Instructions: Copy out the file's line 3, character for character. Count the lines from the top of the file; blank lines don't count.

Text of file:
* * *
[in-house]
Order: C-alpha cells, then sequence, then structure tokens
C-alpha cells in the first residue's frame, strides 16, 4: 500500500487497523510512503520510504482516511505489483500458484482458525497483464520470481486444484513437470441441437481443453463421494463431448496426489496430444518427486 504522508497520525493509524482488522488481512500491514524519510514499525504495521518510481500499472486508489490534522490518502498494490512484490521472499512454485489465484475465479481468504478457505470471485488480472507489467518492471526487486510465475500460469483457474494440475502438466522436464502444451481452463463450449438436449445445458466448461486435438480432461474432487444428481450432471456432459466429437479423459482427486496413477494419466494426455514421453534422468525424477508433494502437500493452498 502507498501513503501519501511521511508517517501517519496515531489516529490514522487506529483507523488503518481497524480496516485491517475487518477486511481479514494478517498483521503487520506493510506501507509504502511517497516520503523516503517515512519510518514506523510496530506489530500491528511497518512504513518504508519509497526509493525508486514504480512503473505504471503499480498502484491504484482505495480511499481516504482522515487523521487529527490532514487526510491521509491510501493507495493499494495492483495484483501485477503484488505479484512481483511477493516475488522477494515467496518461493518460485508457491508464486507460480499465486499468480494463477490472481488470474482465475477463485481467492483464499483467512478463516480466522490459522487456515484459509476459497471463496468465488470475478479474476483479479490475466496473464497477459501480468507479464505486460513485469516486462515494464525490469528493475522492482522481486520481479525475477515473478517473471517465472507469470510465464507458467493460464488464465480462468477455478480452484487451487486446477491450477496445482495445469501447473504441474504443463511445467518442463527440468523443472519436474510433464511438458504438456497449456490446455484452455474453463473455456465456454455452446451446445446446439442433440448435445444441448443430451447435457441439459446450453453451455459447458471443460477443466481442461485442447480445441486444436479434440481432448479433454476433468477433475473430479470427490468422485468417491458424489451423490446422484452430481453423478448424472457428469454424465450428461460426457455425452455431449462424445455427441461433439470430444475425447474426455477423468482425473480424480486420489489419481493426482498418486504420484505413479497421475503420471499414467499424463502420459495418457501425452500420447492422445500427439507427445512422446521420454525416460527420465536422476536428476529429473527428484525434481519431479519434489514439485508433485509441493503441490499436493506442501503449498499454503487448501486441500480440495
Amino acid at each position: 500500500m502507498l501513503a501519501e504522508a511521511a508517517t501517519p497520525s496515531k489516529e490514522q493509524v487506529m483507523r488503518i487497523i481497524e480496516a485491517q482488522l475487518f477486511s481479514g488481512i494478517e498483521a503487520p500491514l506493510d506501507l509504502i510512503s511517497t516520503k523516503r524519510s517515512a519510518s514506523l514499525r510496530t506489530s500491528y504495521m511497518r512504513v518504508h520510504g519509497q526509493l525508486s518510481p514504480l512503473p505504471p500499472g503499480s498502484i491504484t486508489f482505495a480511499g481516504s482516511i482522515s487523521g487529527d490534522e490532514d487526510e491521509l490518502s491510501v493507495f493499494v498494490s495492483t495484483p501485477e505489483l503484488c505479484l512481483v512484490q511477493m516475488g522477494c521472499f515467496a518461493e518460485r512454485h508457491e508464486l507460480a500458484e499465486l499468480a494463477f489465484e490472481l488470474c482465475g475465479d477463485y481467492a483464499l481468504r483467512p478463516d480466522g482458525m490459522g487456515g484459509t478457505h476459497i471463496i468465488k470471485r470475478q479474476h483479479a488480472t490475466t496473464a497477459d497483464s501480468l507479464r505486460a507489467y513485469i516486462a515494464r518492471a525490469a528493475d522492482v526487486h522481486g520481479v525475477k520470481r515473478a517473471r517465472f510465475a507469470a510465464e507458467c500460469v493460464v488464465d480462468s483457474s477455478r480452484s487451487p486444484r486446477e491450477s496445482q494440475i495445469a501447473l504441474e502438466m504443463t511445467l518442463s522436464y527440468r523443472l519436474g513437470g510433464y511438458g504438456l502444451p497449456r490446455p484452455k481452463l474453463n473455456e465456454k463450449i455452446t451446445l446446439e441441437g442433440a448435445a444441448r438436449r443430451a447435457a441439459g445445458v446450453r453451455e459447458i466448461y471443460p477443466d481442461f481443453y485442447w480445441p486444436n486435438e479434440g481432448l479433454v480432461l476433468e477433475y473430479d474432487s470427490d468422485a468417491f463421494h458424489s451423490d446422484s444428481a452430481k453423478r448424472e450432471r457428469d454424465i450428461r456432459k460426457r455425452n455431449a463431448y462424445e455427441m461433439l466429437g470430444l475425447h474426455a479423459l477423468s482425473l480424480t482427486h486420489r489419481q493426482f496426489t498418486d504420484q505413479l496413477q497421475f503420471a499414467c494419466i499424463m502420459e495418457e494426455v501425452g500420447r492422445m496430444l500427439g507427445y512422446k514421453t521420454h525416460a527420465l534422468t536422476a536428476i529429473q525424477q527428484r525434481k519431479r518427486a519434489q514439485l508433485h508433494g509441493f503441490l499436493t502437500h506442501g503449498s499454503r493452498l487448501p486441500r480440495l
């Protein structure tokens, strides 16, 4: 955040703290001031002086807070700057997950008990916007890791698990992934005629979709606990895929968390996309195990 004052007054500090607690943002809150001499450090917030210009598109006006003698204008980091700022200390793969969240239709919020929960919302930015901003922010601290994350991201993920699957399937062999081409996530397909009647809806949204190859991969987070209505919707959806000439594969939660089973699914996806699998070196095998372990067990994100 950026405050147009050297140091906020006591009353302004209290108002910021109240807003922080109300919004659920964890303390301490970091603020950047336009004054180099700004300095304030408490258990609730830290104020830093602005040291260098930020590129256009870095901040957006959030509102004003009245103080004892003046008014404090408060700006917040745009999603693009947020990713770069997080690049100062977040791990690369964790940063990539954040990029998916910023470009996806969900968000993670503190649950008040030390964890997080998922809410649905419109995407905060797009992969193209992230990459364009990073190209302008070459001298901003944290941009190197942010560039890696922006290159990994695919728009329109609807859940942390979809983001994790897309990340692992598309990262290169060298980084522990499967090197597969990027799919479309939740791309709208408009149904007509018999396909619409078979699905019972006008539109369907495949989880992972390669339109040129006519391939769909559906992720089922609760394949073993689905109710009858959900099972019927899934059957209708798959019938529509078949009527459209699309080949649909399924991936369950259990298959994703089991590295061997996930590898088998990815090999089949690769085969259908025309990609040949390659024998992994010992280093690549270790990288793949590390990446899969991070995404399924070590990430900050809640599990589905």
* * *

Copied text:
C-alpha cells in the first residue's frame, strides 16, 4: 500500500487497523510512503520510504482516511505489483500458484482458525497483464520470481486444484513437470441441437481443453463421494463431448496426489496430444518427486 504522508497520525493509524482488522488481512500491514524519510514499525504495521518510481500499472486508489490534522490518502498494490512484490521472499512454485489465484475465479481468504478457505470471485488480472507489467518492471526487486510465475500460469483457474494440475502438466522436464502444451481452463463450449438436449445445458466448461486435438480432461474432487444428481450432471456432459466429437479423459482427486496413477494419466494426455514421453534422468525424477508433494502437500493452498 502507498501513503501519501511521511508517517501517519496515531489516529490514522487506529483507523488503518481497524480496516485491517475487518477486511481479514494478517498483521503487520506493510506501507509504502511517497516520503523516503517515512519510518514506523510496530506489530500491528511497518512504513518504508519509497526509493525508486514504480512503473505504471503499480498502484491504484482505495480511499481516504482522515487523521487529527490532514487526510491521509491510501493507495493499494495492483495484483501485477503484488505479484512481483511477493516475488522477494515467496518461493518460485508457491508464486507460480499465486499468480494463477490472481488470474482465475477463485481467492483464499483467512478463516480466522490459522487456515484459509476459497471463496468465488470475478479474476483479479490475466496473464497477459501480468507479464505486460513485469516486462515494464525490469528493475522492482522481486520481479525475477515473478517473471517465472507469470510465464507458467493460464488464465480462468477455478480452484487451487486446477491450477496445482495445469501447473504441474504443463511445467518442463527440468523443472519436474510433464511438458504438456497449456490446455484452455474453463473455456465456454455452446451446445446446439442433440448435445444441448443430451447435457441439459446450453453451455459447458471443460477443466481442461485442447480445441486444436479434440481432448479433454476433468477433475473430479470427490468422485468417491458424489451423490446422484452430481453423478448424472457428469454424465450428461460426457455425452455431449462424445455427441461433439470430444475425447474426455477423468482425473480424480486420489489419481493426482498418486504420484505413479497421475503420471499414467499424463502420459495418457501425452500420447492422445500427439507427445512422446521420454525416460527420465536422476536428476529429473527428484525434481519431479519434489514439485508433485509441493503441490499436493506442501503449498499454503487448501486441500480440495